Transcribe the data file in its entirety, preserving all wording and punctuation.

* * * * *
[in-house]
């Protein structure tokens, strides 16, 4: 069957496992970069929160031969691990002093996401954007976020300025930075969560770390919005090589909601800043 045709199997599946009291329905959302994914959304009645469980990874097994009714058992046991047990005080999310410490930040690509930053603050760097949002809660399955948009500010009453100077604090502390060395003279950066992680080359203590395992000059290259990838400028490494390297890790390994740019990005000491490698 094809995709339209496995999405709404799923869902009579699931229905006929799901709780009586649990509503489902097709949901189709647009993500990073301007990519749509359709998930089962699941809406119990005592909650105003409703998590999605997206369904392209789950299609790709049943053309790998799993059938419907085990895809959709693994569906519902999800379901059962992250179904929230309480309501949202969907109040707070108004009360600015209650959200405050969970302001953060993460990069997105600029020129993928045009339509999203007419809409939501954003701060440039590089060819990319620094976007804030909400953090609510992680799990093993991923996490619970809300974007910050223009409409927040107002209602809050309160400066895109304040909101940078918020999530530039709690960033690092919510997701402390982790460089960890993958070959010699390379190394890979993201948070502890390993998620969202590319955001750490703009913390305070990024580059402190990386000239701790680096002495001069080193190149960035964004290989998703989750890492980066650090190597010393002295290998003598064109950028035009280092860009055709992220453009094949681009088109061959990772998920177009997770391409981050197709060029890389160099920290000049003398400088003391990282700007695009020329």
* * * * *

[in-house]
């Protein structure tokens, strides 16, 4: 069957496992970069929160031969691990002093996401954007976020300025930075969560770390919005090589909601800043 045709199997599946009291329905959302994914959304009645469980990874097994009714058992046991047990005080999310410490930040690509930053603050760097949002809660399955948009500010009453100077604090502390060395003279950066992680080359203590395992000059290259990838400028490494390297890790390994740019990005000491490698 094809995709339209496995999405709404799923869902009579699931229905006929799901709780009586649990509503489902097709949901189709647009993500990073301007990519749509359709998930089962699941809406119990005592909650105003409703998590999605997206369904392209789950299609790709049943053309790998799993059938419907085990895809959709693994569906519902999800379901059962992250179904929230309480309501949202969907109040707070108004009360600015209650959200405050969970302001953060993460990069997105600029020129993928045009339509999203007419809409939501954003701060440039590089060819990319620094976007804030909400953090609510992680799990093993991923996490619970809300974007910050223009409409927040107002209602809050309160400066895109304040909101940078918020999530530039709690960033690092919510997701402390982790460089960890993958070959010699390379190394890979993201948070502890390993998620969202590319955001750490703009913390305070990024580059402190990386000239701790680096002495001069080193190149960035964004290989998703989750890492980066650090190597010393002295290998003598064109950028035009280092860009055709992220453009094949681009088109061959990772998920177009997770391409981050197709060029890389160099920290000049003398400088003391990282700007695009020329």